Tools at Your Disposal

We have given you tools to parse sentences, to generate sentences randomly according to your grammar, and to compute the cross-entropy of your grammar with respect to a set of sentences. We've also given you a tool to check for terminal symbols you may have accidentally added to the grammar.

There are two file formats to know about. The first is for sentences generated by a grammar, or to be parsed by a grammar. We name files in this format with the suffix .sen . Simply put one sentence per line, with spaces between tokens. Make sure you put spaces before and after punctuation symbols, since, for example Arthur, will look like one token to the parser, while Arthur , is what you want (two tokens).

The file format for the grammar is also quite simple. We name these files with the suffix .gr . On a given line, anything following # is an ignored comment. Each rule goes on one line, in the format:
weight X Y1 Y2 ... Yn
signifying the rule X -> Y1 Y2 ... Yn (where X is a non-terminal and the Ys are any mix of terminals and non-terminals), and it gets weight weight.

Be careful not to name any of your non-terminals the same as any terminals, since the parser will assume you intended to conflate the symbols. Blank lines will be ignored. If you accidentally include the same rule more than once, its weight will be the sum of the weights in the grammar file(s).

From here on .gr files refer to grammar files, and .sen files refer to sentence files.

Random sentence generator:

This program will randomly generate sentences according to the distribution defined by your weighted grammar.
cat grammar-file(s) | randsent [ -t ] [ -n num-sentences ] [ -s start-symbol ]
So to generate 17 trees from your entire merged grammar (S1 and S2 combined), and to make the trees "pretty," you might run:
cat *.gr | randsent -t -n 17 -s START | prettyprint
If your grammar is in a single file, you may equivalently run:
randsent -t -n 17 -s START -g | prettyprint You can also list more than one grammar file:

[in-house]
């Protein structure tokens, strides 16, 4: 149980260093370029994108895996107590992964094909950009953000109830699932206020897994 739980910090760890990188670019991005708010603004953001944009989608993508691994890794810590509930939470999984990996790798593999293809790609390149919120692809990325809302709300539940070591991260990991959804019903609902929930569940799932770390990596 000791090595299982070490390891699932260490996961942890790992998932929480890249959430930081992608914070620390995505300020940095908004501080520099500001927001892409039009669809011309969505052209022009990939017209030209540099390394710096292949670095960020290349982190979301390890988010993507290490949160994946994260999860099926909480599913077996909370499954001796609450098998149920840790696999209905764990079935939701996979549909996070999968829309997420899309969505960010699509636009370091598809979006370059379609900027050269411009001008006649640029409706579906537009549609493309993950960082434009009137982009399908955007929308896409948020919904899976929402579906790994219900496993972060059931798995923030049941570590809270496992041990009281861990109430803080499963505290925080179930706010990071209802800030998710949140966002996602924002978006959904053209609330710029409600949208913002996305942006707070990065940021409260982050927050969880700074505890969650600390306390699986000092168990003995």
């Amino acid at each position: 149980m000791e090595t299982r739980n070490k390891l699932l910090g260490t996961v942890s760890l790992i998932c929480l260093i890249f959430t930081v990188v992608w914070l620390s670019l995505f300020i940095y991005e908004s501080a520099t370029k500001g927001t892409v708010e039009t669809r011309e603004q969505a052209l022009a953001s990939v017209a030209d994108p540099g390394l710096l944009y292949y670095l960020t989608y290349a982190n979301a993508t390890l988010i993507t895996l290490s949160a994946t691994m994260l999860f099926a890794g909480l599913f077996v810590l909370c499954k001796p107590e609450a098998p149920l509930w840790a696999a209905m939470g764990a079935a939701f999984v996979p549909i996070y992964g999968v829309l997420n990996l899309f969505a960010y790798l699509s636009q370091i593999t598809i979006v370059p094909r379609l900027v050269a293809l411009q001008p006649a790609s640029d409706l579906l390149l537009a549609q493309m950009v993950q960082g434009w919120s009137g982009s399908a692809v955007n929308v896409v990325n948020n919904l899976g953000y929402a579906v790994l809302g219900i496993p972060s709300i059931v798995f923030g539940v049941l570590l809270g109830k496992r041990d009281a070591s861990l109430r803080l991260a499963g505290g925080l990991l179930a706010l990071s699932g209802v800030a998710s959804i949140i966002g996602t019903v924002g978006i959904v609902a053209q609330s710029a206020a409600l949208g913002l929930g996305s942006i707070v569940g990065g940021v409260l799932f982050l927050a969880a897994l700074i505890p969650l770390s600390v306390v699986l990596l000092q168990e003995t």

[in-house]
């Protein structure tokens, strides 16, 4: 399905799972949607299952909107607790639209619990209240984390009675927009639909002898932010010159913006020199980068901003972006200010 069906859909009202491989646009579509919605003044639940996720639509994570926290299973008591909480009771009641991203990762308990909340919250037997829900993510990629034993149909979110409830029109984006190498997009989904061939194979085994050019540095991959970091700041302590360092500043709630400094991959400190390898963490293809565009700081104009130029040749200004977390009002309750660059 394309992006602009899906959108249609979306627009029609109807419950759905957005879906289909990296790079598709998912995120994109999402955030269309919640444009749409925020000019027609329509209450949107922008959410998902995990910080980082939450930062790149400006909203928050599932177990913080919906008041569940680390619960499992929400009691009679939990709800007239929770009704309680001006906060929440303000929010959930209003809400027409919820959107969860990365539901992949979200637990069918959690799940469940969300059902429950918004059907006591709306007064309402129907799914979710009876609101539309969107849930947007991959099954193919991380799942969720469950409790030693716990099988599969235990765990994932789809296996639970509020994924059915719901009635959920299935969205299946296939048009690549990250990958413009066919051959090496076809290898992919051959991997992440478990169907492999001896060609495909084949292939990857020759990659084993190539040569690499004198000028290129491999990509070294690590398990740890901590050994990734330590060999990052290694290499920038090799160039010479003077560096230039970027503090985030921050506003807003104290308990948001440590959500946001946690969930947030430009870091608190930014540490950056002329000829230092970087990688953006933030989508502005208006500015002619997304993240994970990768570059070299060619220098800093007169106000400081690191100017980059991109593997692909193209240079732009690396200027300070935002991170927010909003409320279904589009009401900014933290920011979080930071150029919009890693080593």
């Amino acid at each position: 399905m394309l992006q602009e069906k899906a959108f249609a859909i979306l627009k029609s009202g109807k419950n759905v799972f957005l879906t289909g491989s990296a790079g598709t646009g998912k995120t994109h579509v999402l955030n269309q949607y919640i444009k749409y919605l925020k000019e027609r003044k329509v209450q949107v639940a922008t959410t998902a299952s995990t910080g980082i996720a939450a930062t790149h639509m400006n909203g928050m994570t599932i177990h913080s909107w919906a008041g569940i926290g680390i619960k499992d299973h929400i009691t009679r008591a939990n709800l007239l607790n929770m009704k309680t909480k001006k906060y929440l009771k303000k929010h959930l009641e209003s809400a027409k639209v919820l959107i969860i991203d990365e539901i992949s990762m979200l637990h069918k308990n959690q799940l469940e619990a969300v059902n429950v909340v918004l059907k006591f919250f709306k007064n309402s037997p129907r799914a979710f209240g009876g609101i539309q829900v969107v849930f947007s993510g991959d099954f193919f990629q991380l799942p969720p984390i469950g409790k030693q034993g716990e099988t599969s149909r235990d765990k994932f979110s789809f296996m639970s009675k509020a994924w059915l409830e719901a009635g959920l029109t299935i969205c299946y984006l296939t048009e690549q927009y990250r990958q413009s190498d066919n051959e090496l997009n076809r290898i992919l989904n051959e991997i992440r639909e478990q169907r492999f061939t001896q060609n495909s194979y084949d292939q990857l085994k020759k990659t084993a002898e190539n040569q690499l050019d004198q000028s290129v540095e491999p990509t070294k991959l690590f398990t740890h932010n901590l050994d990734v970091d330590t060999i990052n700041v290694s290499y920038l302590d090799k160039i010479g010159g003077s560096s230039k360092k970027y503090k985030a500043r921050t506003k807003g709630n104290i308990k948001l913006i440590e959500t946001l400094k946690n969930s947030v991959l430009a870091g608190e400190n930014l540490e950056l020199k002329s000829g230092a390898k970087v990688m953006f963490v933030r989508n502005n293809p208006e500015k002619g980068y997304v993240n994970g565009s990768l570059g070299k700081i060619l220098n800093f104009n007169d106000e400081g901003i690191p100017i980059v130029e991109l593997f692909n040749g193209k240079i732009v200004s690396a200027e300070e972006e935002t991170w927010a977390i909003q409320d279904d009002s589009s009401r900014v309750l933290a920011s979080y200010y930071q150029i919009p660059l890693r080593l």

randsent -t -n 17 -s START -g | prettyprint

Earley Parser (and pre/post-processing scripts):

The parser was written in
Dyna and C++. To use the parser:
parse -g grammar-file(s) -i sentence-file(s)
You can also pipe grammar files or sentence files in through standard input (not both; if you don't specify -g or -i, the program won't know what's what):
cat grammar-file(s) | parse -i sentence-file(s)
cat sentence-file(s) | parse -g grammar-file(s)
Many other options are available:

It is expected that your grammar will be in multiple files. If you follow our convention and name all of these ending in .gr you can parse with something like:
cat *.gr | parse -i sentence-file(s)
which will take sentences from sentence-file(s) and use all your grammar files.

If a sentence fails to parse, its output will be failure on a single line. If the parse is successful, you will see the single best-scoring (highest-weight) parse on one line. Additional options let you see the probability of the sentence, the probability of the best parse, the number of parses the sentence has under the grammar, and the cross-entropy (in bits per word) of your sentence file.

You will get an error if your grammar includes additional vocabulary, and a warning will print if your sentences contain words not in the grammar.

If you want to make the parses a bit more readable, pipe the output of parse to prettyprint.
parse -i sentence-file -g grammar-file | prettyprint

If you want to see how you're doing in terms of cross-entropy:
parse -i sentence-file -g grammar-file -nC
(The -n suppresses the parses, and the -C option indicates cross-entropy.)

Checking for new vocabulary:

New vocabulary is strictly forbidden! Sometimes, though, you might add a non-terminal on the right-hand side of a rule and forget to give its expansion rules. Or you might forget exactly which words are in the vocabulary. To check for new terminals:
cat grammar-files | check-for-new-terms
This will list any un-expandable symbols (terminals) in your grammar that are not in the vocabulary we've provided.

Note that this check is called automatically whenever you call parse or randsent, so you will get constant warnings until you fix the illegal terminals.

Keeping Up: Training Data

Throughout the exercise, we will make more and more "training data" available to all the teams. This data will come from S1-sentences generated by each team's grammar. You will be able to find this data in your team's subdirectory generated_data. Check back often to keep on top of what kinds of sentences the others are generating!

In addition, we have generated examples of sentences you might want to try to design for. They are listed in the file called examples.sen in the start directory. These are just suggestions; they aren't part of the evaluation. If you want to get more ideas about how to stump the other teams, we suggest looking on the Web. It's not hard to find complicated sentences.

Questions for Discussion

Overview | Model | Tools | Evaluation | Tools | Keeping Up | Questions